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The American College of Cardiology (ACC) and the American Heart Association (AHA) have established a set of guidelines written by a consortium of physicians involved in the perioperative care of patients undergoing noncardiac surgery. These guidelines are a tool to help health-care providers assess the risk and benefit of surgery, determine the best timing, and consider other options. Quality preoperative evaluations take into consideration patient risk factors and preexisting conditions and order appropriate tests based on peer-reviewed evidence.

In the development of these guidelines, the authors classified each recommendation on the strength of the underlying studies:

  • Class I: There exists evidence or general agreement that treatment or procedure is useful and/or effective. Procedure/Treatment should be performed.

  • Class II: Conditions with conflicting evidence and/or controversy with regard to usefulness/efficacy of a procedure or therapy.

    • Class IIa: The amount of evidence and general opinion demonstrate that benefits likely outweigh risks; however, additional studies with focused objectives are still needed. It is reasonable to perform procedure/administer treatment.

    • Class IIb: Evidence and general opinion suggest a possible benefit with procedure/treatment. Additional studies with larger populations, and broad objectives are needed. A procedure or treatment may be considered.

  • Class III: Consensus agreement with respect to procedure or treatment is of no use or ineffective or can cause harm.


The ACC/AHA 2014 guidelines present a stepwise approach to perioperative cardiac assessment. This easy-to-follow algorithm synthesizes information obtained from history, physical examination, and ECG to predict a major adverse cardiac event (MACE). Instead of grouping surgical procedures into high/moderate/low-risk categories, this algorithm takes into account the underlying cardiac risk of the specific operation.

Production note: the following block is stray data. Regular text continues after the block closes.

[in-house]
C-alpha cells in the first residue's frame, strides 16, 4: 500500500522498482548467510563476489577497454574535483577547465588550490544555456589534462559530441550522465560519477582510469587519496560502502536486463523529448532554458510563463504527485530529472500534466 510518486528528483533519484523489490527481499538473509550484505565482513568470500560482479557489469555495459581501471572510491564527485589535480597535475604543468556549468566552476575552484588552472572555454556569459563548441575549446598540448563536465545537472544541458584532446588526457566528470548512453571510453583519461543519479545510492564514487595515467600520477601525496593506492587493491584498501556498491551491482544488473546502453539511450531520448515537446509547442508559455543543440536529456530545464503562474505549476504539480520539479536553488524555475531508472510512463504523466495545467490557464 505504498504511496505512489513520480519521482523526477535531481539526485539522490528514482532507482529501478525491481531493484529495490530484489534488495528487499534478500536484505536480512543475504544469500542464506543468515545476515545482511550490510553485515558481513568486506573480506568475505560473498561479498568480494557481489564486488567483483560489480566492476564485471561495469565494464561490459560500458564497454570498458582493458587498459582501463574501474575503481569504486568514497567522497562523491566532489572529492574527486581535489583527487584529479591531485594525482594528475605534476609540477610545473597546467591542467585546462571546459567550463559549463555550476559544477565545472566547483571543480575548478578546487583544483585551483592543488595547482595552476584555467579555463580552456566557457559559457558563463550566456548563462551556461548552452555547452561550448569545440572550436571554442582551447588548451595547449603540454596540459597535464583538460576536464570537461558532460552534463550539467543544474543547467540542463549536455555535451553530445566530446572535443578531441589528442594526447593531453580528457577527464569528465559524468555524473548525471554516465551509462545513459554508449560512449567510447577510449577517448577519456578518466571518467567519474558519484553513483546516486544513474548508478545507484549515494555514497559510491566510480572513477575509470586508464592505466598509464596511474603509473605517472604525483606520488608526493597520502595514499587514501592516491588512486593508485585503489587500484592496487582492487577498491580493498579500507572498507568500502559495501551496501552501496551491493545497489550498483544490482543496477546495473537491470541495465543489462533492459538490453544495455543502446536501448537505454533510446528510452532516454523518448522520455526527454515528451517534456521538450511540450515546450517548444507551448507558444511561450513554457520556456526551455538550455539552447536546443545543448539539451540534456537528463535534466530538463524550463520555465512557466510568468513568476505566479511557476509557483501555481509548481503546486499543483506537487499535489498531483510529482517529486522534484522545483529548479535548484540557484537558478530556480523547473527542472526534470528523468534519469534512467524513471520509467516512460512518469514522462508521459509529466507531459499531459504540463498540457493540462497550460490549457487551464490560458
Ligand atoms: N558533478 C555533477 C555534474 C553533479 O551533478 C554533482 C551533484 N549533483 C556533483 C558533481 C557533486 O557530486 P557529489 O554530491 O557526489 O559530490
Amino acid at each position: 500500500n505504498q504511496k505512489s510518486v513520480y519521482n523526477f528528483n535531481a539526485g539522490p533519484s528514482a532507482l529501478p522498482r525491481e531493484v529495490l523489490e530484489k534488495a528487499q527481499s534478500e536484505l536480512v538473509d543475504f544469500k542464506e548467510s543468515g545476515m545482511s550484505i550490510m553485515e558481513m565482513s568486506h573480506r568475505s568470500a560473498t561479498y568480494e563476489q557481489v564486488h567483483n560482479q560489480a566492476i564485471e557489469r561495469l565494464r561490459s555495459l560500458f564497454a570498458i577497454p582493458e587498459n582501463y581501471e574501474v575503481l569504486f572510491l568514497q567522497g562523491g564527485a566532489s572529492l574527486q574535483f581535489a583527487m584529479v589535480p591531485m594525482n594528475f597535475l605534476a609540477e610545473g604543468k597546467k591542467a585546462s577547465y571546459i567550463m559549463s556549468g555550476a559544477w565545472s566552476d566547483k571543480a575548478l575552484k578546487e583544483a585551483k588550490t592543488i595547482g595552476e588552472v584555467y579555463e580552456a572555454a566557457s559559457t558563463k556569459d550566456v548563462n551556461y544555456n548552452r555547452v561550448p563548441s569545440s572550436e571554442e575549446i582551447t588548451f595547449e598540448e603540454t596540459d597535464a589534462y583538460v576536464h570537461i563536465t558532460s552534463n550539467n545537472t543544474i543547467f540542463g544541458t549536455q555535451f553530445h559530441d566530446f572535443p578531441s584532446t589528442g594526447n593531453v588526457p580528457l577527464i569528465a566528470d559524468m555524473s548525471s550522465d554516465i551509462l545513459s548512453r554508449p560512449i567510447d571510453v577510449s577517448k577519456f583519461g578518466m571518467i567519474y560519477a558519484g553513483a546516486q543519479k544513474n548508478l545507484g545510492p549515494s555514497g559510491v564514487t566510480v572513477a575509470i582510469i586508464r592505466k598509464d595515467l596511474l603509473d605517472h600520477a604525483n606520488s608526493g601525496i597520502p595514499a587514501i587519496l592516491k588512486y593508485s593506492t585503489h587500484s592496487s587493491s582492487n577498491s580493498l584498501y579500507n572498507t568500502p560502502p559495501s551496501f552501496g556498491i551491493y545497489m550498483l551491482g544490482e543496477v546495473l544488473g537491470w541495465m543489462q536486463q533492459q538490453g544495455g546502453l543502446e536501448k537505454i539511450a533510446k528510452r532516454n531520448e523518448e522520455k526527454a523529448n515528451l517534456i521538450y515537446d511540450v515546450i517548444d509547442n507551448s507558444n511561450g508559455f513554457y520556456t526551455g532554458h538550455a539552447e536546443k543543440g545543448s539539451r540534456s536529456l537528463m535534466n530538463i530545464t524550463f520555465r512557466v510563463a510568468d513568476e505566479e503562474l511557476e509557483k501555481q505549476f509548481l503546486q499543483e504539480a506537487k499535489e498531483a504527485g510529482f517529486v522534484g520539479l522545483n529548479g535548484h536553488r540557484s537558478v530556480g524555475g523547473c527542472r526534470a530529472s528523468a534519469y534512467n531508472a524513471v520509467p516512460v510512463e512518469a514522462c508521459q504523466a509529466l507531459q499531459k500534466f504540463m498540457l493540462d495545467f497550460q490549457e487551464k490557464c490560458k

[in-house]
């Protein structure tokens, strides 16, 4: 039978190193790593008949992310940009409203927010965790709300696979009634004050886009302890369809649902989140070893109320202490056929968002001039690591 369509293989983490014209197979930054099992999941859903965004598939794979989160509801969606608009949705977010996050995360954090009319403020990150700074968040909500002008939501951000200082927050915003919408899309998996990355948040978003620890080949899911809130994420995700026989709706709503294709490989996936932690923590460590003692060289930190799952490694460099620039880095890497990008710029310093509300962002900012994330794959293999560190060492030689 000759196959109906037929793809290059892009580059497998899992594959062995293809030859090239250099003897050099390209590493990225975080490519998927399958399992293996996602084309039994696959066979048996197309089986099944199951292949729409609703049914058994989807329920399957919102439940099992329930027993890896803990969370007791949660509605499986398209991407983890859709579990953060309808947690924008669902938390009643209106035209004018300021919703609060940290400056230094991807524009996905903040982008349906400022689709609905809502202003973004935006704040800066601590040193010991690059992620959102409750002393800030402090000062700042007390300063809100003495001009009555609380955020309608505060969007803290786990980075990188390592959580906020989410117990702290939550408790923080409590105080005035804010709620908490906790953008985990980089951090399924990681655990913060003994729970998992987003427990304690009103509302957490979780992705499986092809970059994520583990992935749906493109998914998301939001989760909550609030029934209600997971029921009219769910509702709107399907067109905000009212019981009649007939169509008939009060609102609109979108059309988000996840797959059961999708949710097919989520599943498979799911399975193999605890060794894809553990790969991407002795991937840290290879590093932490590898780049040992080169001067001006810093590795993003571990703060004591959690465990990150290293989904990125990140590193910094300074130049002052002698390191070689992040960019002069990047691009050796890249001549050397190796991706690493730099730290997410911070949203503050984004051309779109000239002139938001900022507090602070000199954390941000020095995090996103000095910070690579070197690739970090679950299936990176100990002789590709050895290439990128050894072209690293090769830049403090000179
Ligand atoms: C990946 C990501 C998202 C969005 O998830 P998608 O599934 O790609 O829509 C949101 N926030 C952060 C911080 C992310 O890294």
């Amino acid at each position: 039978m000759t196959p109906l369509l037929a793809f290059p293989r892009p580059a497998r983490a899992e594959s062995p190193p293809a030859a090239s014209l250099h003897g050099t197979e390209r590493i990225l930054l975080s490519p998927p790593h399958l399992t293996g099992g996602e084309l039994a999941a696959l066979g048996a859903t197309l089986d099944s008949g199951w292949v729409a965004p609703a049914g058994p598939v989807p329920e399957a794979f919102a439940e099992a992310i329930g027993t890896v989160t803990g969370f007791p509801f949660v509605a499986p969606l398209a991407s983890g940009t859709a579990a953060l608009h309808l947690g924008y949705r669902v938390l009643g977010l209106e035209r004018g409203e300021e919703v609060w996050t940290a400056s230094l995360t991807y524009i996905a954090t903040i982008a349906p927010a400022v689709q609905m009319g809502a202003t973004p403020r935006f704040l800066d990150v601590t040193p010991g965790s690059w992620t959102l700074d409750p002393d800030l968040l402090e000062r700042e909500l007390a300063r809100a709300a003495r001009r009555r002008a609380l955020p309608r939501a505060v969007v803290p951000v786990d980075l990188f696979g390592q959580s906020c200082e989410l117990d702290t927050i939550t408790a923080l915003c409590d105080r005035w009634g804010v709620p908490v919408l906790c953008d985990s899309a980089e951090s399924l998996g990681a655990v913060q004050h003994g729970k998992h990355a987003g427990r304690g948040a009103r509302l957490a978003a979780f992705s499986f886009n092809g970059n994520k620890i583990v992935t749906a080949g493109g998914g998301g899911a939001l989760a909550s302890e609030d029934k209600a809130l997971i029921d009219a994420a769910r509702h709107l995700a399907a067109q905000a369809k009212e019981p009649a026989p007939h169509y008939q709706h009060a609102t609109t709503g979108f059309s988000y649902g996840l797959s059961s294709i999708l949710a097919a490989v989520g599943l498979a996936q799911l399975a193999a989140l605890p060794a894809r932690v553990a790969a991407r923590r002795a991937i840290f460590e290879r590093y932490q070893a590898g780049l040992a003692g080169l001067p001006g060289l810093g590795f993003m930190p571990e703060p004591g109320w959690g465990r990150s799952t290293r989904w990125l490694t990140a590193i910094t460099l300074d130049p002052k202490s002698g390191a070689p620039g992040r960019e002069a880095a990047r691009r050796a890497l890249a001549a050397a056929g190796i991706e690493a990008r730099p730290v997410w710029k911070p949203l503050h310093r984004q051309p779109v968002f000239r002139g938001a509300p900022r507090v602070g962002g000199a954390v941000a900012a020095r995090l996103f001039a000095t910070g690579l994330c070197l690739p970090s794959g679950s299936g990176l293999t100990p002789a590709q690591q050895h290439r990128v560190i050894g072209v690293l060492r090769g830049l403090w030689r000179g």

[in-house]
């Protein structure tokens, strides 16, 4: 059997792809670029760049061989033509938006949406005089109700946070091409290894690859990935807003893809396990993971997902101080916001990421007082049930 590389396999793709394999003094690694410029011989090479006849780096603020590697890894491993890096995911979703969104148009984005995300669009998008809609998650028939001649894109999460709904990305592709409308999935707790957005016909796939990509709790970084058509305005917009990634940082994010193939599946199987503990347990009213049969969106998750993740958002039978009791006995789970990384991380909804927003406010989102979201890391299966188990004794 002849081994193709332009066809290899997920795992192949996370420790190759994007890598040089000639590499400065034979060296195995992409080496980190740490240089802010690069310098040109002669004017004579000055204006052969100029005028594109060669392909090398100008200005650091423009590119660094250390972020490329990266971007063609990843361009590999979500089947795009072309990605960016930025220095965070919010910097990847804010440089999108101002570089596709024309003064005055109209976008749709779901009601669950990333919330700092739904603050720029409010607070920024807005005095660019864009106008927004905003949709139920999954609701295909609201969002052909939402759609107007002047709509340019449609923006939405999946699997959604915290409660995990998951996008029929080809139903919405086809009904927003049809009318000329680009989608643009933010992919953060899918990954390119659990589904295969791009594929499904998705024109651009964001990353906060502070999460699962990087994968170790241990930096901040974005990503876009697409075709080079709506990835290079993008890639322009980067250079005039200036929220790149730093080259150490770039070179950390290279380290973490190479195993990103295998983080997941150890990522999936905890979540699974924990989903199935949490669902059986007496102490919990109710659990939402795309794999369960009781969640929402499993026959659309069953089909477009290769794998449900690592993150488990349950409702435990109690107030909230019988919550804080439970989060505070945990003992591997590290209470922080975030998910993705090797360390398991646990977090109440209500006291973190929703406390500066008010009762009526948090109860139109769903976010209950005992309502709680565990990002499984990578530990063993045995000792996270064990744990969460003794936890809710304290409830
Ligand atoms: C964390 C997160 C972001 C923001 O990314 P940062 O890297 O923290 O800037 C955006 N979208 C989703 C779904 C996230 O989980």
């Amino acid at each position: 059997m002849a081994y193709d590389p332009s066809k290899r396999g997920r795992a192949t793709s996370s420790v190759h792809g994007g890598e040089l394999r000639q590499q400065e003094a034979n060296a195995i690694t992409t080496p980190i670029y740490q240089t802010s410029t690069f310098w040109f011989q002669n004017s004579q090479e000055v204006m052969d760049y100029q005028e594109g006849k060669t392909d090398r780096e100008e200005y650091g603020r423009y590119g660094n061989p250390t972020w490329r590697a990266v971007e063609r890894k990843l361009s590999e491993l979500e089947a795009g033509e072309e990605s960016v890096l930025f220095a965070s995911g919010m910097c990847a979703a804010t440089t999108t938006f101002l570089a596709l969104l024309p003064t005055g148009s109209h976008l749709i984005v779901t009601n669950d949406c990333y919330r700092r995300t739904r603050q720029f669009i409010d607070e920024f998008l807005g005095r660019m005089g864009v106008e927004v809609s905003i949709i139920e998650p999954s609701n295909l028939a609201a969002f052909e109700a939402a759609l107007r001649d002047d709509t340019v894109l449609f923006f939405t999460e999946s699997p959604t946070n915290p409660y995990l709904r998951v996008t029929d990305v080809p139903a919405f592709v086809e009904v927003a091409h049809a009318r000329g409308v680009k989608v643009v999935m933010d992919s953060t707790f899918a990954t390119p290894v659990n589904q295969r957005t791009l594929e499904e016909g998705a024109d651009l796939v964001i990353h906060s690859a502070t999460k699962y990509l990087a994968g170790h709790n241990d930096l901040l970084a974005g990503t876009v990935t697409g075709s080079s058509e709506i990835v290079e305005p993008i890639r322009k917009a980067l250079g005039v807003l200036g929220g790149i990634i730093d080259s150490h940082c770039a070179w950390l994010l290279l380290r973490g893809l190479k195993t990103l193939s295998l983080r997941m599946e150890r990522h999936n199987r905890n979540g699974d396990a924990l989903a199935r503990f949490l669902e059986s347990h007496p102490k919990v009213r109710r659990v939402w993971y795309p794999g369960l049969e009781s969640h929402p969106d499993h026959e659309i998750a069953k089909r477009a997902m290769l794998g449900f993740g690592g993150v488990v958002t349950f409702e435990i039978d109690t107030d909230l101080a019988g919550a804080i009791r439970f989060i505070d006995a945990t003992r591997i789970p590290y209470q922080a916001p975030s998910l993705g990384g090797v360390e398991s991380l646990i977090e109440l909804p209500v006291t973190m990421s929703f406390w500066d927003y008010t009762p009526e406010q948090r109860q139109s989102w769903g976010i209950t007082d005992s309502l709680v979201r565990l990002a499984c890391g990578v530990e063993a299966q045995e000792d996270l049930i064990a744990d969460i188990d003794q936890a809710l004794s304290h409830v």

• Step 1: Determine the presence of coronary artery disease (CAD) or risk factors for CAD. If the surgery is an emergency, then the patient should proceed to surgery with perioperative management based on the specific cardiac issues present (acute heart failure, dysrhythmias).

    1. Major clinical predictors associated with increased perioperative cardiovascular hazard include acute coronary syndrome (ACS) such as acute MI (<7 days before procedure), unstable or severe angina, decompensated HF, symptomatic arrhythmias, or severe valvular disease.

    2. Intermediate clinical predictors of increased cardiac risk include mild angina, history of MI (>1 month before procedure), compensated HF, preoperative creatinine greater than or equal to 2.0 mg/dL, and diabetes mellitus.

    3. Minor clinical risk predictors include advanced age, abnormal ECG, rhythm other than sinus, low functional capacity, history of stroke, and uncontrolled hypertension.

  • Step 2: If the surgery is not an emergency, the presence of ACS should be determined. Prompt cardiology consultation and management for myocardial ischemia is necessary.

  • Step 3: This step is the key feature of the algorithm. The risk of MACE should be calculated using one of two validated risk assessment calculators.

Lee’s Revised Cardiac Risk Index (RCRI) was published in 1999 based on data from 3 000 patients having non-cardiac surgery. ...

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